Introducing yourself to the parents of your boyfriend is awkward enough. Depending on how progressive your partner’s parents are, at the moment of introduction you are either slotted into “ah how lovely our son has someone!” or “hmm girlfriend but our son usually doesn’t date, hmm, chalo influence is of all sorts…” Add the surprise element of your partner’s parents being godmen (“godfamily?”) where public beliefs are known to range from take-onion-and-bury-under-a-tree absurd to “women must be servants of men” Stone Age gyaan, Ashima really felt that she was taking a dip. Not in the holy Ganga, but a wild sea. At high tide. At night. And she didn’t know how to swim.
“Ah of course, of course. Welcome Ashima, how are you? Is this your first time coming to the ashram?”
“Hmm, and that’s because you didn’t know…?”
“I mean, I am not really…I mean, we wanted to come…but you know, Delhi is so big, and traffic!”
Aditya’s Father (it was easier to imagine him such without the orange robes, admittedly) gave an understanding smile, as if he knew all about the whoosh, drop in the pit of her stomach, and slo-mo revelation. He knew that she didn’t know, and somehow, he was okay with it.
“Why don’t you guys sit down? We will be starting shortly. Your mother is getting ready, so I think you will be seeing her later.”
And with that he patted Aditya’s back, and turned away. With his back to them, while he chatted with a hassled assistant (Raman, she mentally registered), he looked like any other father. At least he hadn’t banished Aditya for having “illicit relations with a young woman” or cursed her for doing “kaala jadoo.” Small mercies. Could it be that…Aditya’s father actually had a twin brother who was a godman, and this man was just the guy taking care of things behind-the-scenes? Sure, having anyone associated with a godman-cult-type thing was not desirable, but this was Delhi, anything could happen. And he would certainly be easier to explain to Ma and Baba than if their in-laws actually turned up on TV with a pravachan, har sandhya 5 baje.
“Okay here’s the thing. I am a coward.” Aditya was looking at her with a kill-me-or-I-would-die expression. The Confession was here.
“I am a coward. I should have told you. But I got scared that you would clock me as a kook and run away. When the truth is, well, that it’s my family that’s kook, not me. Look, yes, this ashram is where I grew up. Guptaji who you met practically raised me. Anuj bhaiya and Armaan bhaiya are older, Ma and Baba as you must have understood by now, were…busy. The ashram just seemed like a big playground while growing up. I studied in Dehradun, and no one really knew about…this…right? After I came back, I knew I wanted to study physics. Baba didn’t like that initially, but lucky for me, I didn’t have to worry about taking over the family business. Anuj and Armaan bhaiya both helped me ….and so, I moved out. Did my Masters, and then my PhD, and during all that time, I just never called anyone at home, or said my family has a big business…which if you really think about it, my story isn’t different from any Delhi guy…”
“Yeah, except, instead of I don’t know, cement or steel, your family business is what, god?”
“Actually, no, they just think my father is an incarnation of god so…”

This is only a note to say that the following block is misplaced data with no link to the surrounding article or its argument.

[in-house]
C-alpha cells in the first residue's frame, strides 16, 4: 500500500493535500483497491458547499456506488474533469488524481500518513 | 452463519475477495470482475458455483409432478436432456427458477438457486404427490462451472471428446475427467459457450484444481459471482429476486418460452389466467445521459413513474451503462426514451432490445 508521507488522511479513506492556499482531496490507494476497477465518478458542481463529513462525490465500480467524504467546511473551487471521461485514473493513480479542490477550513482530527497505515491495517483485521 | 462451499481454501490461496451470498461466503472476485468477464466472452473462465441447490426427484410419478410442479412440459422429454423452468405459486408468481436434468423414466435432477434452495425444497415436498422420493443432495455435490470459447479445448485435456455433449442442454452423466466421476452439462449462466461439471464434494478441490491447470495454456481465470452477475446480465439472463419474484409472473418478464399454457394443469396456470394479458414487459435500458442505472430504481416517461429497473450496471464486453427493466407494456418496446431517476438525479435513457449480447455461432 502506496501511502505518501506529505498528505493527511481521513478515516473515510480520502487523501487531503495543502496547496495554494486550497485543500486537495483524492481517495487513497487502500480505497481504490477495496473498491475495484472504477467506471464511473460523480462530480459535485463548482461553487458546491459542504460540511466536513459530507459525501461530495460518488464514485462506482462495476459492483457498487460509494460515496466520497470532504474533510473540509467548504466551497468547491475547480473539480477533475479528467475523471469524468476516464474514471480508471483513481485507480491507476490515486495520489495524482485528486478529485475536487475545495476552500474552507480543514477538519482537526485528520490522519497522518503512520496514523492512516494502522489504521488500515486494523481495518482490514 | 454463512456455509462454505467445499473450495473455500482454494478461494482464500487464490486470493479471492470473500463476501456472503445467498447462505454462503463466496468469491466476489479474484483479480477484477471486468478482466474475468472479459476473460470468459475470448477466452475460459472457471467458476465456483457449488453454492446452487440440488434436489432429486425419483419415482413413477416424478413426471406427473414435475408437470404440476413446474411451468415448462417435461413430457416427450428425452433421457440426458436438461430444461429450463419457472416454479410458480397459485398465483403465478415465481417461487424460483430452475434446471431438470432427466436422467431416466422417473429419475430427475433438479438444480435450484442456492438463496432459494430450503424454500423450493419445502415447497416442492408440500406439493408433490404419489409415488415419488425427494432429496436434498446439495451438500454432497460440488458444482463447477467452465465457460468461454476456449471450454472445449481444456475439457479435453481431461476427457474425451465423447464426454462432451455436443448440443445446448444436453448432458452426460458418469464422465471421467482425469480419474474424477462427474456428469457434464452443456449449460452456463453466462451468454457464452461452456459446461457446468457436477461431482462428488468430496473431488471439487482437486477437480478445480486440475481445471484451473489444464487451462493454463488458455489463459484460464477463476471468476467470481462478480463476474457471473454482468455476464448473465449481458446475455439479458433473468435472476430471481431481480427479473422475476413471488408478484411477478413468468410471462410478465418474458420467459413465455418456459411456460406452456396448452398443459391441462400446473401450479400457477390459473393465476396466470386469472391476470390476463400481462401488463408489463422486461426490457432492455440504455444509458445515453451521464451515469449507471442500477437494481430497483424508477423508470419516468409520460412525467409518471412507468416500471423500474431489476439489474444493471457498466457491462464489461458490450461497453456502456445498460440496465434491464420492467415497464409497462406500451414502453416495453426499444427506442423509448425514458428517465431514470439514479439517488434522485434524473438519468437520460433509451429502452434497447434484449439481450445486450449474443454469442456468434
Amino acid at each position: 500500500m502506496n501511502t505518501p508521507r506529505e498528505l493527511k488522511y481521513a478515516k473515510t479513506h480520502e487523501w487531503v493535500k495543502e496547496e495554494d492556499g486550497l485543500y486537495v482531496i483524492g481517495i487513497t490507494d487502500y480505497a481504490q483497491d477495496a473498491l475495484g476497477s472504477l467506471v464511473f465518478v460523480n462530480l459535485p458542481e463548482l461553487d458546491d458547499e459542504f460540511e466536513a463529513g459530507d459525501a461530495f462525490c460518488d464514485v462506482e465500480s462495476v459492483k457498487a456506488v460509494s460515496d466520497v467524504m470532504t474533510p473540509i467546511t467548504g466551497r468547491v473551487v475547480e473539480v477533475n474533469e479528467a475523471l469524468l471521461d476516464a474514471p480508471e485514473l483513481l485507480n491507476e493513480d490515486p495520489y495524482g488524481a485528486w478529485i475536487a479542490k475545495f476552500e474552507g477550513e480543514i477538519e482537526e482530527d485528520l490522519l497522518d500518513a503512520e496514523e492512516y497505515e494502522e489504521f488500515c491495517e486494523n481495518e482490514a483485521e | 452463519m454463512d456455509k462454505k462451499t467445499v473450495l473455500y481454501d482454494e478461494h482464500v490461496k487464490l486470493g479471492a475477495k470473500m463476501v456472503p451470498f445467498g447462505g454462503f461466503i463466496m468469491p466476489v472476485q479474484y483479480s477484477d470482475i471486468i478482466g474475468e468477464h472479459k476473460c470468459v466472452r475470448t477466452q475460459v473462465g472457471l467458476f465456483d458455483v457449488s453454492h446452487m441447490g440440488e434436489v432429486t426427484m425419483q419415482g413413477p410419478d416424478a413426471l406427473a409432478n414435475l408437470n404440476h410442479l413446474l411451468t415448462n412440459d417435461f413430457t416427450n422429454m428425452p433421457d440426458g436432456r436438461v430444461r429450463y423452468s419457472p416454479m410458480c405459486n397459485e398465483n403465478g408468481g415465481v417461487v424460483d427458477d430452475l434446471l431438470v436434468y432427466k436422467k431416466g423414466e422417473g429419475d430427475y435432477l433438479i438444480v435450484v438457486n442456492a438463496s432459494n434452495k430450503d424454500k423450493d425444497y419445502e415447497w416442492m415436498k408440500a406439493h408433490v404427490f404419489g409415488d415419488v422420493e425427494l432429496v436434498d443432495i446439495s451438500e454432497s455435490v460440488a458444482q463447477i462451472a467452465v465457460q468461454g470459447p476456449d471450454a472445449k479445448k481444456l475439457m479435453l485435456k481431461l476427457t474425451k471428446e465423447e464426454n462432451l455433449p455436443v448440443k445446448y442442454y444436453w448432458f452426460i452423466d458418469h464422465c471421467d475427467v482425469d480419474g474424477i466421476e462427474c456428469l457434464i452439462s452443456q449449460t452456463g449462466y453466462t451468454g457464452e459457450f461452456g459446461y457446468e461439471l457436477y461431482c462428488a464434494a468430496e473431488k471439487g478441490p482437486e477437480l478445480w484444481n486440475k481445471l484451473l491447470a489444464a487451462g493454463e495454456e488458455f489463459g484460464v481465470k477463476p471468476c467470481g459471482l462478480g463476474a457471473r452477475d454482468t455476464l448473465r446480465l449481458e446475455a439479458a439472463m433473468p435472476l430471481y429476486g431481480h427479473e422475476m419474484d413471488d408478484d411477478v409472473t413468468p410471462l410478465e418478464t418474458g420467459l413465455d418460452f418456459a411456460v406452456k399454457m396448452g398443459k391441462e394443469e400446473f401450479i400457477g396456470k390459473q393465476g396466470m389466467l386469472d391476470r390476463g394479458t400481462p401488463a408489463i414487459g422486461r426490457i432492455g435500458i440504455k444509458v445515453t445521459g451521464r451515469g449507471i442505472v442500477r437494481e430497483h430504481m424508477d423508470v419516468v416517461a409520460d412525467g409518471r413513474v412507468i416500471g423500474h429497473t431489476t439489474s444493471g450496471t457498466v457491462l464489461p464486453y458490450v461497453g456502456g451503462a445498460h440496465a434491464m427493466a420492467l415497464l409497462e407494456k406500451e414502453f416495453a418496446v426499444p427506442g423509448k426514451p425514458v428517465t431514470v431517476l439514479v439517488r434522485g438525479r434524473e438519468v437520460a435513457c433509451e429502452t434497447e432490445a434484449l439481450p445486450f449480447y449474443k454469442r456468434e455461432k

“Okay, okay I know I know. But here’s what I do right, I just think of him as…a motivational speaker! That’s all he is. He motivates people, tells them how to solve their problems, have faith, and people pay well, some kind of fees. I know it’s a shock, but just don’t think of him a baba or something. He’s just, an influencer.”
“What in the holy fuck is fucking…”
“Ashima ji, chaliye bhavya aarti ka time ho gaya hai.”
Did Guptaji did have special powers to see who was violating the sacred space of his Guruji? Ashima found herself being hustled onto the sidelines of a stage. All she could see in front of her were blinding lights, behind which, presumably, was an amorphous public which had just let out a giant roar. It felt like she was accompanying Sachin Tendulkar while he walking in Wankhede.
Except she wasn’t only accompanying Sachin Tendulkar. She was marrying his son.
Suddenly, the hall felt silent. She looked to see Twinkling Orange Man (now back in his Guruji avatar, so she couldn’t think of him as Aditya’s Father, for her sanity she couldn’t) had his hands raised for what felt, to her, an awkward length of time. But clearly, she was new to this. For the enraptured people standing next to her, this was bliss. Whatever slight weight Aditya’s “think of him like a motivational speaker” argument had, faded away. This was a damn cult. And she was marrying the prince. The rebel prince. But, still.
“Ashima, come.” The prince was speaking to her. She shook her head to feel Aditya gently holding her hand and pulling her on stage. She could feel the eyes of every eye in the hall on her.
They walked up to the Orange Twinkling Man. For a second, he rearranged his features to be her boyfriend’s father she had just met. And then, back. The devil’s magic trick.
“Ashu, now.” She felt the force of Aditya’s hand, as she found herself bending on her knees and bowing to her…future father-in-law? A godman who on any other day she would have laughed out of the building…sorry ashram? A nice man? Or a powerful devil she daren’t cross?
You used to be strong
But now it's "ooh baby please"
Because falling in love is so hard on the knees!”
The Aerosmith song, that morning, that excitement – Ashima felt that surely, surely, that had happened a century ago? But no. The day hadn’t ended, she was on her knees, and in that moment, she felt a mad urge to laugh and startle Aditya, and Twinkling Orange Man, and Guptaji, and the whole absurd rigmarole; just shout and laugh and point.
Because, turns out, falling in love had been hard on her knees. She just didn’t know how.
That’s it from me for this week! Because you got all the way to the end of this not-so-short story, I will spare you the Links of the Week. If you liked this newsletter, do share it along. If you didn’t, well, it wasn’t me, it was Substack. As always, I would love to hear from you — what you thought of Ashima and Aditya, what you’ve been up to, or how you’ve been dealing with this heat. (Mangoes are my saviour.)
I hope you’re well. I will write again, soon.